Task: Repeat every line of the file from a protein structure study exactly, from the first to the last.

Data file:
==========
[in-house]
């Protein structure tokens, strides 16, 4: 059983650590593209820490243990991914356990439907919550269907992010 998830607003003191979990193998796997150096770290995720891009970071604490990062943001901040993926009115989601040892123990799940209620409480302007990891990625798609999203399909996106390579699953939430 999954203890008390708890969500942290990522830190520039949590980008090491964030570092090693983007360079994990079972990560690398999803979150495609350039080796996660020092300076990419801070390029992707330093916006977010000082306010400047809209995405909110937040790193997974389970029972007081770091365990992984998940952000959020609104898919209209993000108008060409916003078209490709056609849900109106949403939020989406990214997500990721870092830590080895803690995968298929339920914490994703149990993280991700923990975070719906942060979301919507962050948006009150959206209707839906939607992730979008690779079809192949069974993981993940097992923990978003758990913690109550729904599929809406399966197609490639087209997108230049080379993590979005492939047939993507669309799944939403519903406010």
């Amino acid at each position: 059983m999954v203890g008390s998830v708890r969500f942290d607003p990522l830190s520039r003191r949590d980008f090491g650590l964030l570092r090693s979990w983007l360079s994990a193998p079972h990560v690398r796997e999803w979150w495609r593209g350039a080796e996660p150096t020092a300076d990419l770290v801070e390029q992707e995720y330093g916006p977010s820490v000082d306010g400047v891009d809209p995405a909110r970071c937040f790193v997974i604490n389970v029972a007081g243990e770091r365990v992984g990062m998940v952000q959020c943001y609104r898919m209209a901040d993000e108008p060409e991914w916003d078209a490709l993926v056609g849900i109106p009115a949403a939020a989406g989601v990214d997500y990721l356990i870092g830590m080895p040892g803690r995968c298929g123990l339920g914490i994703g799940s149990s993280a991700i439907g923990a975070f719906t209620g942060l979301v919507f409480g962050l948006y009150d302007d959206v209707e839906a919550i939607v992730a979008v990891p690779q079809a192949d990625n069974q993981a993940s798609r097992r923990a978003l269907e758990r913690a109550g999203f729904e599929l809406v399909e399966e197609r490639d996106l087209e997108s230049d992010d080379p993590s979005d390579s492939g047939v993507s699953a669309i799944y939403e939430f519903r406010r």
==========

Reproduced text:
[in-house]
């Protein structure tokens, strides 16, 4: 059983650590593209820490243990991914356990439907919550269907992010 998830607003003191979990193998796997150096770290995720891009970071604490990062943001901040993926009115989601040892123990799940209620409480302007990891990625798609999203399909996106390579699953939430 999954203890008390708890969500942290990522830190520039949590980008090491964030570092090693983007360079994990079972990560690398999803979150495609350039080796996660020092300076990419801070390029992707330093916006977010000082306010400047809209995405909110937040790193997974389970029972007081770091365990992984998940952000959020609104898919209209993000108008060409916003078209490709056609849900109106949403939020989406990214997500990721870092830590080895803690995968298929339920914490994703149990993280991700923990975070719906942060979301919507962050948006009150959206209707839906939607992730979008690779079809192949069974993981993940097992923990978003758990913690109550729904599929809406399966197609490639087209997108230049080379993590979005492939047939993507669309799944939403519903406010």
């Amino acid at each position: 059983m999954v203890g008390s998830v708890r969500f942290d607003p990522l830190s520039r003191r949590d980008f090491g650590l964030l570092r090693s979990w983007l360079s994990a193998p079972h990560v690398r796997e999803w979150w495609r593209g350039a080796e996660p150096t020092a300076d990419l770290v801070e390029q992707e995720y330093g916006p977010s820490v000082d306010g400047v891009d809209p995405a909110r970071c937040f790193v997974i604490n389970v029972a007081g243990e770091r365990v992984g990062m998940v952000q959020c943001y609104r898919m209209a901040d993000e108008p060409e991914w916003d078209a490709l993926v056609g849900i109106p009115a949403a939020a989406g989601v990214d997500y990721l356990i870092g830590m080895p040892g803690r995968c298929g123990l339920g914490i994703g799940s149990s993280a991700i439907g923990a975070f719906t209620g942060l979301v919507f409480g962050l948006y009150d302007d959206v209707e839906a919550i939607v992730a979008v990891p690779q079809a192949d990625n069974q993981a993940s798609r097992r923990a978003l269907e758990r913690a109550g999203f729904e599929l809406v399909e399966e197609r490639d996106l087209e997108s230049d992010d080379p993590s979005d390579s492939g047939v993507s699953a669309i799944y939403e939430f519903r406010r």